In this new edition, Garner preserves the successful structure of the original while adjusting the content to make it even more classroom-friendly. He includes case examples from the past decade and addresses the widespread use of legal documents in electronic formats. His book remains the standard guide for producing the jargon-free language that clients demand and courts reward.

“Those who are willing to approach the book systematically and to complete the exercises will see dramatic improvements in their writing.” —Law Library Journal
Release dateAug 26, 2013
Legal Writing in Plain English: A Text with Exercises

Bryan A. Garner

Bryan A. Garner, editor in chief of Black’s Law Dictionary, is the author of more than twenty books, including The Law of Judicial Precedent; Garner’s Modern English Usage; The Chicago Guide to Grammar, Usage, and Punctuation; Quack This Way: David Foster Wallace and Bryan A. Garner Talk Language and Writing; and The Rules of Golf in Plain English. Counting Black’s Law Dictionary and his other books, Garner is among the world’s most widely cited legal scholars and has been cited by every appellate court, state and federal, in the country. He writes a syndicated column for the American Bar Association, which reaches over one million lawyers per month. He cowrote two books with Justice Scalia: Making Your Case (2008) and Reading Law (2012).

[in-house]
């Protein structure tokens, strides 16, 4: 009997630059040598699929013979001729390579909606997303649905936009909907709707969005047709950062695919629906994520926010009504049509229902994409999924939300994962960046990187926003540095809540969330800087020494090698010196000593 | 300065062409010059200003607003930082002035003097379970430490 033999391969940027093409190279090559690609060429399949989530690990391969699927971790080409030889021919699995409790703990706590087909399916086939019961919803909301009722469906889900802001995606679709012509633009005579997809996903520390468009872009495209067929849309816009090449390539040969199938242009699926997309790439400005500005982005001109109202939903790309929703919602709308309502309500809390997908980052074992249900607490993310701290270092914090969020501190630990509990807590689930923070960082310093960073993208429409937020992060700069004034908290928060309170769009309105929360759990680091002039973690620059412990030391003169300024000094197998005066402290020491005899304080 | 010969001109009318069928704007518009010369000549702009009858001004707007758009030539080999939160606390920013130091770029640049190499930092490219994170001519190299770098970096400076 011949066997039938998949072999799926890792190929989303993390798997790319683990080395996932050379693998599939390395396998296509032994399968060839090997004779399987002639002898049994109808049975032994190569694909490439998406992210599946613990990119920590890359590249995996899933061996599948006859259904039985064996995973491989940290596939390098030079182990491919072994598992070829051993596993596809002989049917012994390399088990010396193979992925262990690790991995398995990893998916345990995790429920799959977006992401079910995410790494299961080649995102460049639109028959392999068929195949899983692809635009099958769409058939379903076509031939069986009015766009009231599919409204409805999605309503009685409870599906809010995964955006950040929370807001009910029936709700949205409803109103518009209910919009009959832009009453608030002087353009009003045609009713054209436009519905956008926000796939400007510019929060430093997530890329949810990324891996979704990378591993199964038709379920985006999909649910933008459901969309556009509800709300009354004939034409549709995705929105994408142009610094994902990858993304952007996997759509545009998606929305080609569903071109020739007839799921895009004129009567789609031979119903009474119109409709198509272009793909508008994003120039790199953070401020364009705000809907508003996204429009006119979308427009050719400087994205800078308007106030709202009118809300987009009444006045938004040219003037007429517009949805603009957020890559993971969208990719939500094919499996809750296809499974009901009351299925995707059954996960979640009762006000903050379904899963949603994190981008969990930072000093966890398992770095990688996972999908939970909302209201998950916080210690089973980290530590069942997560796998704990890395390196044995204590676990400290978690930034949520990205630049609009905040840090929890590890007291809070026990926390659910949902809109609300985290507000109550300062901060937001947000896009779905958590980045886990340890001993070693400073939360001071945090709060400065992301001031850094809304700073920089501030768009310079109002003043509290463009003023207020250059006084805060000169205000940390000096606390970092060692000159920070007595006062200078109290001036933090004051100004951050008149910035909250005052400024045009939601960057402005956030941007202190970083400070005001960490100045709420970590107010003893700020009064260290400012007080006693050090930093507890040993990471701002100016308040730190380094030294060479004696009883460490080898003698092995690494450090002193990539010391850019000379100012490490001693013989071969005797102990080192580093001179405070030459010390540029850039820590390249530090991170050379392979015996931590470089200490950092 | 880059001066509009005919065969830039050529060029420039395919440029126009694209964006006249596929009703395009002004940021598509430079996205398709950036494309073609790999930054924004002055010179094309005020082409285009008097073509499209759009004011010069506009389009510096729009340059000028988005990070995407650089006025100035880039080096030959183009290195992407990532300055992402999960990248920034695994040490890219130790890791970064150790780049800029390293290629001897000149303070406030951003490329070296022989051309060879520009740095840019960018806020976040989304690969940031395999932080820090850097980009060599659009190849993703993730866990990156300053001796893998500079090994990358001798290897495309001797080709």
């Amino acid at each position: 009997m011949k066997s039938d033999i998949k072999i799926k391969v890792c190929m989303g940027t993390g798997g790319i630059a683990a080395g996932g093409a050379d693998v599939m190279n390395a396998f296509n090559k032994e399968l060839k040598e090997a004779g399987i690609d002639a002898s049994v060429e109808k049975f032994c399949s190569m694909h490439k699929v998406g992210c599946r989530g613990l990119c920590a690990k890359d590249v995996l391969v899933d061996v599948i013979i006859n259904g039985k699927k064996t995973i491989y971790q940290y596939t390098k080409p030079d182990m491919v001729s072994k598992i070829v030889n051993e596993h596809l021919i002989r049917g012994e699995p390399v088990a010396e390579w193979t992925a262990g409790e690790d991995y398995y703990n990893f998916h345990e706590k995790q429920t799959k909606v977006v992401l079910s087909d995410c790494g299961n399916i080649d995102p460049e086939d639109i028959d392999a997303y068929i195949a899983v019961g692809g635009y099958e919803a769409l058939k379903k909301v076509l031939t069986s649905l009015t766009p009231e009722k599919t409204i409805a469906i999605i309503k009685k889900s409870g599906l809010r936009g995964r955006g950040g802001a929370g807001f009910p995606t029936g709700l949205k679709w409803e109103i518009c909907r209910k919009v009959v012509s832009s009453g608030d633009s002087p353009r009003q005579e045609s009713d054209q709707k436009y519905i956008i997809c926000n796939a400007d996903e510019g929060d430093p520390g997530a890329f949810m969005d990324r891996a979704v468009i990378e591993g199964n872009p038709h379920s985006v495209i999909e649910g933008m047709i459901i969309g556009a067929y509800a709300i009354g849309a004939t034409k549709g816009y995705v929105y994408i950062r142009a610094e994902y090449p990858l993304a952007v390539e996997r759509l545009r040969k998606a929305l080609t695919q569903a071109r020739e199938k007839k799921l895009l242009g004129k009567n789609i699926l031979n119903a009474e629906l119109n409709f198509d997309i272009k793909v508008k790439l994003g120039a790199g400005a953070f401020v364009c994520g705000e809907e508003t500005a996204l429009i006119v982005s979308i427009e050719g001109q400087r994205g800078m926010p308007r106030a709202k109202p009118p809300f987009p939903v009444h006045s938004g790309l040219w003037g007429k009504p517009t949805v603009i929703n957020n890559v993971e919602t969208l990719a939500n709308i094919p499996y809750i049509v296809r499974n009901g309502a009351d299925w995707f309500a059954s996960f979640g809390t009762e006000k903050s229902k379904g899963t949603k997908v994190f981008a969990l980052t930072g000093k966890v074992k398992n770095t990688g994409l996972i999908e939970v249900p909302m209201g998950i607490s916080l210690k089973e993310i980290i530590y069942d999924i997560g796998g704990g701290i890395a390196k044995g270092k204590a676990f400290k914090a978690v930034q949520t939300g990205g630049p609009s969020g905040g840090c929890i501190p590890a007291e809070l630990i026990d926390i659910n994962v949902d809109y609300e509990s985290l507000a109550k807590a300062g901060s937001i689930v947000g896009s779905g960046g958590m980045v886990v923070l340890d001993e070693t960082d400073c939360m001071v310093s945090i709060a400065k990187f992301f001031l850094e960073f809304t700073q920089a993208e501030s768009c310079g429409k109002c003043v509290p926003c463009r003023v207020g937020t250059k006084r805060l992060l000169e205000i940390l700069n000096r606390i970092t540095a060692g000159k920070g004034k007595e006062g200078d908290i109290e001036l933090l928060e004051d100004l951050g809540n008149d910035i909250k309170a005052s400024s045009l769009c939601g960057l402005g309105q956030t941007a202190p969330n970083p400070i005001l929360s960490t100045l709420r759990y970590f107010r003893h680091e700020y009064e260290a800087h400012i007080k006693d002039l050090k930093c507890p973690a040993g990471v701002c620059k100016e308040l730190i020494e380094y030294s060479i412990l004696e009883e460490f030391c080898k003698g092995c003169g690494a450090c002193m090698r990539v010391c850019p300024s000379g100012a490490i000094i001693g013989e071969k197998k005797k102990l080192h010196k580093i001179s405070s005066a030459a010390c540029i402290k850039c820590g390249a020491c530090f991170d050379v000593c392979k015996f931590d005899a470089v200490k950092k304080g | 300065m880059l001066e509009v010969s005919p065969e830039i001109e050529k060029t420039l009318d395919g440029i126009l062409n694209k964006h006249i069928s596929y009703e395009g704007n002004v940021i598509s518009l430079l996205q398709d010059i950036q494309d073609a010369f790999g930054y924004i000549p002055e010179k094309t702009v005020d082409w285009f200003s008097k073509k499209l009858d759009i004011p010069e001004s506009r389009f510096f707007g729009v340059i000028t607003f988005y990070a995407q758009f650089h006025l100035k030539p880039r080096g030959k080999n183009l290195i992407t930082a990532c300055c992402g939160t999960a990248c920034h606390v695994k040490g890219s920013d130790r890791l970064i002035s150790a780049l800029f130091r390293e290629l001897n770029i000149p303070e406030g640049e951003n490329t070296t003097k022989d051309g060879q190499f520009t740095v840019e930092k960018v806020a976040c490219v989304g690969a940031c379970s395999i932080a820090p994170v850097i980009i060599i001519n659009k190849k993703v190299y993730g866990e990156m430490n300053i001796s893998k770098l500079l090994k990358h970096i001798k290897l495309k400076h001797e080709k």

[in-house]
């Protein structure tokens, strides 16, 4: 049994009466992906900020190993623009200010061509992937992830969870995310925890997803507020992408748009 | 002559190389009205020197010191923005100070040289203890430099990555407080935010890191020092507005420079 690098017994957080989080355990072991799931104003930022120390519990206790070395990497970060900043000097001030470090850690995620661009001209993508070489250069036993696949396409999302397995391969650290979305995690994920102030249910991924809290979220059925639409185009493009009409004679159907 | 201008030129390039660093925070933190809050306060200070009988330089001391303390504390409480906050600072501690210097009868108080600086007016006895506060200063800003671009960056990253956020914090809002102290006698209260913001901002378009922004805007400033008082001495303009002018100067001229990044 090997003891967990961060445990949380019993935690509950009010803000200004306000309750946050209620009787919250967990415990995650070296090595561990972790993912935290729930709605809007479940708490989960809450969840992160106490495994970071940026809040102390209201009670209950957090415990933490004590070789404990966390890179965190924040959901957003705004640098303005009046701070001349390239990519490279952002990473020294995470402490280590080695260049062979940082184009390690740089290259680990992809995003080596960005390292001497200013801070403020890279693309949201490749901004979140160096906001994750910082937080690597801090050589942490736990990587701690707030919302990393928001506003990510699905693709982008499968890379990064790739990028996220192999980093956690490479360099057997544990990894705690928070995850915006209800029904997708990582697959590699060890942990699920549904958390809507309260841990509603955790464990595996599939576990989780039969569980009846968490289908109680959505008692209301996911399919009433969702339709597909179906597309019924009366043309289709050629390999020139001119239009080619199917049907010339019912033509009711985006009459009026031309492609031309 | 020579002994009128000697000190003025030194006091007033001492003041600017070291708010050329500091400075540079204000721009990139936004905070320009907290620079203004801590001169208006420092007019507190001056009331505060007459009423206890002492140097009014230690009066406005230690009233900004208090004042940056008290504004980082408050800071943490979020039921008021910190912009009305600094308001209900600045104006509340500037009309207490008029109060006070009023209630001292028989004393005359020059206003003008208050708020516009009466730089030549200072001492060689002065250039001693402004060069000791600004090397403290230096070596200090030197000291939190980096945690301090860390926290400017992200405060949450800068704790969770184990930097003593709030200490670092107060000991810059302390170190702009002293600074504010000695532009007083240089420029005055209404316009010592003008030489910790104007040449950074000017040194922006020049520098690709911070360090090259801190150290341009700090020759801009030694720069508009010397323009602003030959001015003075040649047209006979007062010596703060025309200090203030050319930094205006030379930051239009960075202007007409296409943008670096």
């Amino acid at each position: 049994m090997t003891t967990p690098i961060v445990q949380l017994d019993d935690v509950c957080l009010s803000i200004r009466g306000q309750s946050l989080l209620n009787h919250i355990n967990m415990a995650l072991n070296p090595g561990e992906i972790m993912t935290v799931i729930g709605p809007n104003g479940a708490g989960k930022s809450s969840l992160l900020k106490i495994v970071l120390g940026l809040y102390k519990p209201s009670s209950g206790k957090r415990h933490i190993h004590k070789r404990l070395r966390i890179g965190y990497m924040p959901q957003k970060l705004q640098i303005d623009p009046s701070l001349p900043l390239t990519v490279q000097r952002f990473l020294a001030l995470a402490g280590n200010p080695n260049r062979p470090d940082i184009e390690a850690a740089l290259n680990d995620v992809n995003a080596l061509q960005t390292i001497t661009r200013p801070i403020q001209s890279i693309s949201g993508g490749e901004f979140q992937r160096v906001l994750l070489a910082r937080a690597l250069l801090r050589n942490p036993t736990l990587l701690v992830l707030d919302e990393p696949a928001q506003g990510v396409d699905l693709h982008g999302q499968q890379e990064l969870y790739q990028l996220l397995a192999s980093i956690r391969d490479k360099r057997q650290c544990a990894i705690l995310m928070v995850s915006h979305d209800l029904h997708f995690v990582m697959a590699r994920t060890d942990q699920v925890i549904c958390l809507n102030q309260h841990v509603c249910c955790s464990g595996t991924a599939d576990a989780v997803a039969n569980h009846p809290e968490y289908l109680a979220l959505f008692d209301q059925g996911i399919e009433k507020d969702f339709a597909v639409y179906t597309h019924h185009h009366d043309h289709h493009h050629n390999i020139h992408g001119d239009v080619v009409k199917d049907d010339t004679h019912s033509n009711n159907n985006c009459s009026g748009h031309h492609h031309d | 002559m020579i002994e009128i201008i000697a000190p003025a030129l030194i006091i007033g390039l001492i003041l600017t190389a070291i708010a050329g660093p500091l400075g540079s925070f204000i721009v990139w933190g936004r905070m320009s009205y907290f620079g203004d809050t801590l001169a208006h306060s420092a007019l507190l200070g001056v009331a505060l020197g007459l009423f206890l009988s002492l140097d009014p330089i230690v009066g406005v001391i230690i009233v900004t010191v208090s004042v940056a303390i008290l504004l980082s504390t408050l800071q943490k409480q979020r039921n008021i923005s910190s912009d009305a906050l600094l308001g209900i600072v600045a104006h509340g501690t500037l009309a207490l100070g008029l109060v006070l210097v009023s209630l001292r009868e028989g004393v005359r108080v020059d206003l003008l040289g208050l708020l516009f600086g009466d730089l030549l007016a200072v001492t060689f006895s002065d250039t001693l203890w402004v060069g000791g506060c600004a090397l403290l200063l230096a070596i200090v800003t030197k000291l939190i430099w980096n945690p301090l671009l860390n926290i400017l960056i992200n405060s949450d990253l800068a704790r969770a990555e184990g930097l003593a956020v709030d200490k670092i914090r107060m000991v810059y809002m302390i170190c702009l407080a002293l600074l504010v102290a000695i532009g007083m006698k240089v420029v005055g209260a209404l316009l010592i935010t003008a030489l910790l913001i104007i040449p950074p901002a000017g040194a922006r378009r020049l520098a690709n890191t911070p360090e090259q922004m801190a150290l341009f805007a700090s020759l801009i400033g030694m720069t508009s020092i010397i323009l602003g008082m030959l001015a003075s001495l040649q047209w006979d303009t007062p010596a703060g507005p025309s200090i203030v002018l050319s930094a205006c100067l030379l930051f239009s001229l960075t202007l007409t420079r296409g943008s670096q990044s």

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    Book preview

    Legal Writing in Plain English - Bryan A. Garner

    On Writing, Editing, and Publishing

    Jacques Barzun

    Telling About Society